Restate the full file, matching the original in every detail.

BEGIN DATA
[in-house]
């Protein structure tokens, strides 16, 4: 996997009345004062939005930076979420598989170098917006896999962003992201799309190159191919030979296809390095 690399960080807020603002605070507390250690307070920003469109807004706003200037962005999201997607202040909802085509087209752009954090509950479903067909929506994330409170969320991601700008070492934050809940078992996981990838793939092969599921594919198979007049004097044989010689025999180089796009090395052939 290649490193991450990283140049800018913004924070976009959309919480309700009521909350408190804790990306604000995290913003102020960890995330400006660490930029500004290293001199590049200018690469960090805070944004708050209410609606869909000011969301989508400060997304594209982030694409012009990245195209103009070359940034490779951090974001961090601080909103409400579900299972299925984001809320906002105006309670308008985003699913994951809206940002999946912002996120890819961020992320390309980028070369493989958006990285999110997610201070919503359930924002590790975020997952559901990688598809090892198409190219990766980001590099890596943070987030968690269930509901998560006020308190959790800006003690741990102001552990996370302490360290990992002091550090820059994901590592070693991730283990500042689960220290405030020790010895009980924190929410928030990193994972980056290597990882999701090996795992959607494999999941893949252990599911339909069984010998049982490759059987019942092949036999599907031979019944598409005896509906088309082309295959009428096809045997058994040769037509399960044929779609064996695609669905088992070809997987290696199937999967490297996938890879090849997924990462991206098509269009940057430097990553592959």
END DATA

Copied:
[in-house]
């Protein structure tokens, strides 16, 4: 996997009345004062939005930076979420598989170098917006896999962003992201799309190159191919030979296809390095 690399960080807020603002605070507390250690307070920003469109807004706003200037962005999201997607202040909802085509087209752009954090509950479903067909929506994330409170969320991601700008070492934050809940078992996981990838793939092969599921594919198979007049004097044989010689025999180089796009090395052939 290649490193991450990283140049800018913004924070976009959309919480309700009521909350408190804790990306604000995290913003102020960890995330400006660490930029500004290293001199590049200018690469960090805070944004708050209410609606869909000011969301989508400060997304594209982030694409012009990245195209103009070359940034490779951090974001961090601080909103409400579900299972299925984001809320906002105006309670308008985003699913994951809206940002999946912002996120890819961020992320390309980028070369493989958006990285999110997610201070919503359930924002590790975020997952559901990688598809090892198409190219990766980001590099890596943070987030968690269930509901998560006020308190959790800006003690741990102001552990996370302490360290990992002091550090820059994901590592070693991730283990500042689960220290405030020790010895009980924190929410928030990193994972980056290597990882999701090996795992959607494999999941893949252990599911339909069984010998049982490759059987019942092949036999599907031979019944598409005896509906088309082309295959009428096809045997058994040769037509399960044929779609064996695609669905088992070809997987290696199937999967490297996938890879090849997924990462991206098509269009940057430097990553592959």